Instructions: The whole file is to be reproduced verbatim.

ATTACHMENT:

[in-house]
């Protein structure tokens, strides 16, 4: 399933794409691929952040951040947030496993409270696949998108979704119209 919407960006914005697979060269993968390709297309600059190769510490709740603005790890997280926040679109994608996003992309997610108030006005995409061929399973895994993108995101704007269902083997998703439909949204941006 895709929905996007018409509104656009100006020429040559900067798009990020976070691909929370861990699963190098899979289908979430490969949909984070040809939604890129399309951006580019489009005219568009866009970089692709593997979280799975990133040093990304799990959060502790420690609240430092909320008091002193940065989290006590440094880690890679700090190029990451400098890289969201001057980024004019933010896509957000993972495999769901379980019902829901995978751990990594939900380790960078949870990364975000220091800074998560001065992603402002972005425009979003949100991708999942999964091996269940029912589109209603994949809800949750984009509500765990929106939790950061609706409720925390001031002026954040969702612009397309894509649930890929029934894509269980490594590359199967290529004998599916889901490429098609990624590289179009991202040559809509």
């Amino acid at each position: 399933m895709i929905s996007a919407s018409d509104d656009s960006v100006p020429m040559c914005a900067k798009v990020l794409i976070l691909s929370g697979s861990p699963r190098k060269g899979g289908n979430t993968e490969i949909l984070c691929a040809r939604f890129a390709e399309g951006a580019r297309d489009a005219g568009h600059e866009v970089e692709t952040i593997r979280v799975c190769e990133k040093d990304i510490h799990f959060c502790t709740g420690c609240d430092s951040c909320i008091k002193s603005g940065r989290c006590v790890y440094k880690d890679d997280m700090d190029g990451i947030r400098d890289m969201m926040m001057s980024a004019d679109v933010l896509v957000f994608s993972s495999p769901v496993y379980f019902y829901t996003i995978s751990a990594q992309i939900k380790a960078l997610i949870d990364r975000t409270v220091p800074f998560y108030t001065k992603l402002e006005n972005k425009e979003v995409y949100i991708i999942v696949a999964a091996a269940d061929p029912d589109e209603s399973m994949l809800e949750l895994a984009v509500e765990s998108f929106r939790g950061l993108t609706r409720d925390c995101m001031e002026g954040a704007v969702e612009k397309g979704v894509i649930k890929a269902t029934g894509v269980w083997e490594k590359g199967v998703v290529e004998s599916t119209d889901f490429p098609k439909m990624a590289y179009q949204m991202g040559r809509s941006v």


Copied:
[in-house]
């Protein structure tokens, strides 16, 4: 399933794409691929952040951040947030496993409270696949998108979704119209 919407960006914005697979060269993968390709297309600059190769510490709740603005790890997280926040679109994608996003992309997610108030006005995409061929399973895994993108995101704007269902083997998703439909949204941006 895709929905996007018409509104656009100006020429040559900067798009990020976070691909929370861990699963190098899979289908979430490969949909984070040809939604890129399309951006580019489009005219568009866009970089692709593997979280799975990133040093990304799990959060502790420690609240430092909320008091002193940065989290006590440094880690890679700090190029990451400098890289969201001057980024004019933010896509957000993972495999769901379980019902829901995978751990990594939900380790960078949870990364975000220091800074998560001065992603402002972005425009979003949100991708999942999964091996269940029912589109209603994949809800949750984009509500765990929106939790950061609706409720925390001031002026954040969702612009397309894509649930890929029934894509269980490594590359199967290529004998599916889901490429098609990624590289179009991202040559809509």
């Amino acid at each position: 399933m895709i929905s996007a919407s018409d509104d656009s960006v100006p020429m040559c914005a900067k798009v990020l794409i976070l691909s929370g697979s861990p699963r190098k060269g899979g289908n979430t993968e490969i949909l984070c691929a040809r939604f890129a390709e399309g951006a580019r297309d489009a005219g568009h600059e866009v970089e692709t952040i593997r979280v799975c190769e990133k040093d990304i510490h799990f959060c502790t709740g420690c609240d430092s951040c909320i008091k002193s603005g940065r989290c006590v790890y440094k880690d890679d997280m700090d190029g990451i947030r400098d890289m969201m926040m001057s980024a004019d679109v933010l896509v957000f994608s993972s495999p769901v496993y379980f019902y829901t996003i995978s751990a990594q992309i939900k380790a960078l997610i949870d990364r975000t409270v220091p800074f998560y108030t001065k992603l402002e006005n972005k425009e979003v995409y949100i991708i999942v696949a999964a091996a269940d061929p029912d589109e209603s399973m994949l809800e949750l895994a984009v509500e765990s998108f929106r939790g950061l993108t609706r409720d925390c995101m001031e002026g954040a704007v969702e612009k397309g979704v894509i649930k890929a269902t029934g894509v269980w083997e490594k590359g199967v998703v290529e004998s599916t119209d889901f490429p098609k439909m990624a590289y179009q949204m991202g040559r809509s941006v």